The Secretary of War (Stimson) and the Secretary of the Navy (Forrestal) to the Secretary of State

Dear Mr. Secretary: The Congress of the United States has shown a very marked interest in the total value of Reciprocal Aid, or Reverse Lend Lease, which has been received by the United States from foreign governments and has frequently requested that the armed forces of this country show the total amount of such aid, including the full dollar value, which has been received.

Accordingly, both the U.S. Army and the U.S. Navy have issued directives requiring their officers responsible for receiving Reciprocal Aid to obtain money values for all such aid received and to make full reports of Reciprocal Aid received to the Army’s International Division and to the International Aid Division of the Navy’s Bureau of Supplies and Accounts, respectively.

The Government of the United Kingdom, from whom the major part of Reciprocal Aid has been received, has issued instructions through the British Treasury, however, that prices or pricing information concerning Reciprocal Aid shall not be given to the United States or its representatives receiving such aid.

It is obviously very difficult for the U.S. armed forces to comply with the request of the Congress for information on the value of Reciprocal Aid received, if accurate information on the value of goods and services received cannot be ascertained. Efforts have been made by both the Army and the Navy to have their officers in the field estimate dollar values of Reciprocal Aid received, but such a system is unsatisfactory and is, at best, subject to considerable inaccuracies.

It has been stated by British authorities that manpower is lacking to do the work of pricing Reciprocal Aid items. However, in many instances British officials have given copies of priced invoices for Reciprocal Aid items to officers of the U.S. armed forces on which the price columns have been physically cut out; in other instances special unpriced invoices have been made out separately by the British for the U.S. officers. It is therefore obvious that some kind of record is being kept by British authorities, and that this record involves, in such cases as those above, a greater expenditure of manpower than if [Page 67] the British were simply to give identical copies of their own priced invoices directly to the officials of the U.S. armed forces.

The Government of the United Kingdom is now furnishing the Government of the United States with quarterly over-all estimates of the value of Reciprocal Aid furnished: this fact is an additional clear indication that British authorities are assigning values to Reciprocal Aid transactions, but for U.S. purposes these quarterly estimates have many deficiencies, chief among which are the following:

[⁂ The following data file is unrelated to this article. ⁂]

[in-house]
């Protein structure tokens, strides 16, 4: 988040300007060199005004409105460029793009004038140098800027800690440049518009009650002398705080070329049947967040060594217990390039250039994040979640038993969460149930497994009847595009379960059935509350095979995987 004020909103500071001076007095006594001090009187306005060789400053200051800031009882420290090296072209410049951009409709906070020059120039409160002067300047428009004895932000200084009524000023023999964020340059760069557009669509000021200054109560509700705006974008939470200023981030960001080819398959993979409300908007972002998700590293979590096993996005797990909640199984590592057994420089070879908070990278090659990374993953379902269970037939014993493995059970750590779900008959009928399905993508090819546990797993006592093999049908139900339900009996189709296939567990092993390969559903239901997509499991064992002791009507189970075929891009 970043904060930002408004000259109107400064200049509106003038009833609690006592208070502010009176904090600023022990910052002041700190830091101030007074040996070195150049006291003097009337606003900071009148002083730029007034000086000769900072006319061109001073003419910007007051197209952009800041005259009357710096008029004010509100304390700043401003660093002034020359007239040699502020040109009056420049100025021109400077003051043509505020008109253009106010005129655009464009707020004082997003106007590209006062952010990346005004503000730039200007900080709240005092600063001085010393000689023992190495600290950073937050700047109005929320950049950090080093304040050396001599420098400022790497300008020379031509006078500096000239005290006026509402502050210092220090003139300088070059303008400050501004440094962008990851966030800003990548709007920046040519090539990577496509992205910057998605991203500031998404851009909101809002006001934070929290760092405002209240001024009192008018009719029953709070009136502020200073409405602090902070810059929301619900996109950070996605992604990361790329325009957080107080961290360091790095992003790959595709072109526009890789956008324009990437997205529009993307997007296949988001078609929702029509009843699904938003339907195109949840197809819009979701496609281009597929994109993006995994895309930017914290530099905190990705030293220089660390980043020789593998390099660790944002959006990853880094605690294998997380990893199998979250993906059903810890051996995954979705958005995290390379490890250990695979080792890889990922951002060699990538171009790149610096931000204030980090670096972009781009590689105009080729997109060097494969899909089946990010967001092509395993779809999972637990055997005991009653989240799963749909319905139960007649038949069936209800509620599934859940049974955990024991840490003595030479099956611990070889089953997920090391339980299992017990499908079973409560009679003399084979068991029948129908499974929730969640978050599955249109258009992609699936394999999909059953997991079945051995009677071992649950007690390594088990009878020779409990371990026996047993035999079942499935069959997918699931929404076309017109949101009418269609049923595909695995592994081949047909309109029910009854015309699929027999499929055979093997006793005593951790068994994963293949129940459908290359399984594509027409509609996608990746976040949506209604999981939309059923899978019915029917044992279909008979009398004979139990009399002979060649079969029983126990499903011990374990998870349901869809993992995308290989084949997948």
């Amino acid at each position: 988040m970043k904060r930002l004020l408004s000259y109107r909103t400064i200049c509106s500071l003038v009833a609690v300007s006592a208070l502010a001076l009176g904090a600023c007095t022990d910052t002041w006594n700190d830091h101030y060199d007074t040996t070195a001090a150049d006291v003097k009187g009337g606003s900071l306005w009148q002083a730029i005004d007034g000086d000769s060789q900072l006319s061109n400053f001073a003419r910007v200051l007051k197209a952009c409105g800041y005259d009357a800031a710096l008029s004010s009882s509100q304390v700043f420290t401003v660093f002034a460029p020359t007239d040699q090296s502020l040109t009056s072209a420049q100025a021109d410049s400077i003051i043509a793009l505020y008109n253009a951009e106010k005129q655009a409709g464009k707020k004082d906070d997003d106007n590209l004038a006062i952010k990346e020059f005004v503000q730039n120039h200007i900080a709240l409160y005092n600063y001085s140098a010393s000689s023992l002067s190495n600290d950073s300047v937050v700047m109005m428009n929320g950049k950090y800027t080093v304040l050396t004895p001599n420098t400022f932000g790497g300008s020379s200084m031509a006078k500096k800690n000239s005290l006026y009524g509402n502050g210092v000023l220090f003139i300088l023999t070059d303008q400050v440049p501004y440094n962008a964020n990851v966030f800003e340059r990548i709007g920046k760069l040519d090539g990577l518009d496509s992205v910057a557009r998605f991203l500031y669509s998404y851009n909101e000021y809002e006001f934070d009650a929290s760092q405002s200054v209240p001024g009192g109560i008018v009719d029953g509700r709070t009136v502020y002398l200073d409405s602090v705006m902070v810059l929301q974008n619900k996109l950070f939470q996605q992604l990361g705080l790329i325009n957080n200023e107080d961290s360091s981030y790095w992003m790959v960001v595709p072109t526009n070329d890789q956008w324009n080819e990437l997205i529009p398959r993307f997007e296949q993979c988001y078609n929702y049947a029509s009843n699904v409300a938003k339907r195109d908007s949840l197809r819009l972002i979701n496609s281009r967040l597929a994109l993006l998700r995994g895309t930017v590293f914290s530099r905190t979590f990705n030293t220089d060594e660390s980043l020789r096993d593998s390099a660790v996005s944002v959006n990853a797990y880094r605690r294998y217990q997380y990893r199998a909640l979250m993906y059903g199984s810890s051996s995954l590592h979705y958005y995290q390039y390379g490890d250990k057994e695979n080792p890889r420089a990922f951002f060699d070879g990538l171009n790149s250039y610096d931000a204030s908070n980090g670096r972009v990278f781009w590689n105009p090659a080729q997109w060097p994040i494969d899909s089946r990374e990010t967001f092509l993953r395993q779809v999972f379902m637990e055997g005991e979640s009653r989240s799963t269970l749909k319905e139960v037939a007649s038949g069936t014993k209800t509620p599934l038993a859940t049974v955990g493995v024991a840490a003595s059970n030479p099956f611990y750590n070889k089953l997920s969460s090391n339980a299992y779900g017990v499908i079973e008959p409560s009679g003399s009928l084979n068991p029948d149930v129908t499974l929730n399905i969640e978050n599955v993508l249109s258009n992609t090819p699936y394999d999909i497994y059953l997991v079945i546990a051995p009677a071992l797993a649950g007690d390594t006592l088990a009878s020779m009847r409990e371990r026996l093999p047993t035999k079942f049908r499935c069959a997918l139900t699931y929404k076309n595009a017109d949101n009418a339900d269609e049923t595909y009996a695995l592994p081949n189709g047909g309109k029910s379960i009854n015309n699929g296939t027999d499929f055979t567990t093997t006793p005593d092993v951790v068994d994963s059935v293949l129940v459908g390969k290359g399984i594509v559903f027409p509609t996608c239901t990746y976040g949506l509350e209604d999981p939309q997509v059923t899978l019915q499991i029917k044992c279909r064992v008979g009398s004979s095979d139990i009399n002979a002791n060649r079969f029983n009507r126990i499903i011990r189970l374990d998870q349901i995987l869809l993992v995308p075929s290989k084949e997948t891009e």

The figures presented to the United States are summary totals only, with no indication of the method by which they were reached, nor what quantities they cover, and therefore offer no real indication of what prices are being assigned Reciprocal Aid items.
There is no way in which these figures can be checked against any figures kept by the U.S. armed forces on Reciprocal Aid receipts.
The British reports of Reciprocal Aid include items which had previously been transferred to the British by the United States as Lend Lease and subsequently retransferred to the United States. Consequently, British figures are padded by those amounts and do not represent an entirely accurate record of Reciprocal Aid.
The British reports do not show what part of the totals were delivered to the U.S. Army, U.S. Navy, and to other U.S. agencies, thus leaving the various branches of the armed services without a basis for replying to the inquiries of the Congress concerning the extent of Reciprocal Aid received by each.

It is strongly felt by the U.S. War Department and the U.S. Navy Department that the Army, the Navy, and other U.S. agencies which receive Reciprocal Aid from the United Kingdom are entitled to full information, including prices, relating to such aid received and it is noted in this connection that the U.S. Government furnishes the Government of the United Kingdom with the most complete information, including prices, on all items transferred to the United Kingdom as direct Lend Lease.

It is further believed that the Government of the United States will be placed in a highly disadvantageous position in the post-war discussions concerning eventual settlement of the master Lend-Lease accounts if the British are in possession of all figures showing the value of both U.S. Lend Lease aid to Britain and British Reciprocal Aid to the United States, while this country is in possession of detailed figures on direct Lend Lease only.

The present situation, where directives issued by the U.S. armed forces conflict with those issued by the Government of the United Kingdom, is a most undesirable one and tends to lead to friction between representatives of the two Governments on lower operating levels. Efforts on the part of the armed forces to obtain individual prices from the British agencies have been made without success, and the British services concerned state that in view of the order of the British Treasury, they are unable to furnish itemized prices.

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In view of the facts above set forth, it will be greatly appreciated if the Honorable the Secretary of State will take up the matter of Reciprocal Aid pricing with the Government of the United Kingdom, and request that the British Treasury’s current directive be modified, and that British agencies furnishing Reciprocal Aid to the U.S. armed forces or other agencies of the U.S. Government give the receiving agency full information, including prices, on all Reciprocal Aid which has been or will be furnished by the British Government.

Sincerely yours,

Henry L. Stimson